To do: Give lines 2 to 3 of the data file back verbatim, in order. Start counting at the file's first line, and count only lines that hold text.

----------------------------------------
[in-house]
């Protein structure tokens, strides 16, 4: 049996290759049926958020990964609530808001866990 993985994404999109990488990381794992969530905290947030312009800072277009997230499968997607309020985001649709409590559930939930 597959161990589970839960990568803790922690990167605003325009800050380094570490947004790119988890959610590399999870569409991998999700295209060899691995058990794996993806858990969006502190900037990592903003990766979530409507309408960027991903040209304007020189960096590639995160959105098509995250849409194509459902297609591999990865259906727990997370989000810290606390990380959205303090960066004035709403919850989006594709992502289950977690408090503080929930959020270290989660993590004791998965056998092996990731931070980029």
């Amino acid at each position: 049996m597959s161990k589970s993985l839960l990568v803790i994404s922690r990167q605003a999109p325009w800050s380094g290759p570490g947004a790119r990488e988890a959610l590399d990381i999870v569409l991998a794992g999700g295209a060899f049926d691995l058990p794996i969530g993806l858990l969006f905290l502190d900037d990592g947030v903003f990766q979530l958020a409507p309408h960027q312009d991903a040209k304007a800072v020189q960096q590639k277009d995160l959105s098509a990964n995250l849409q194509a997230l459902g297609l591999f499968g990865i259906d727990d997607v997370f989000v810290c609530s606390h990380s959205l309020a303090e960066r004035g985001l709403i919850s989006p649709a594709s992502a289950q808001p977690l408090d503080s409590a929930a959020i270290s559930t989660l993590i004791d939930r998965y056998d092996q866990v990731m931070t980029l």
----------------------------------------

């Protein structure tokens, strides 16, 4: 049996290759049926958020990964609530808001866990 993985994404999109990488990381794992969530905290947030312009800072277009997230499968997607309020985001649709409590559930939930 597959161990589970839960990568803790922690990167605003325009800050380094570490947004790119988890959610590399999870569409991998999700295209060899691995058990794996993806858990969006502190900037990592903003990766979530409507309408960027991903040209304007020189960096590639995160959105098509995250849409194509459902297609591999990865259906727990997370989000810290606390990380959205303090960066004035709403919850989006594709992502289950977690408090503080929930959020270290989660993590004791998965056998092996990731931070980029």
């Amino acid at each position: 049996m597959s161990k589970s993985l839960l990568v803790i994404s922690r990167q605003a999109p325009w800050s380094g290759p570490g947004a790119r990488e988890a959610l590399d990381i999870v569409l991998a794992g999700g295209a060899f049926d691995l058990p794996i969530g993806l858990l969006f905290l502190d900037d990592g947030v903003f990766q979530l958020a409507p309408h960027q312009d991903a040209k304007a800072v020189q960096q590639k277009d995160l959105s098509a990964n995250l849409q194509a997230l459902g297609l591999f499968g990865i259906d727990d997607v997370f989000v810290c609530s606390h990380s959205l309020a303090e960066r004035g985001l709403i919850s989006p649709a594709s992502a289950q808001p977690l408090d503080s409590a929930a959020i270290s559930t989660l993590i004791d939930r998965y056998d092996q866990v990731m931070t980029l």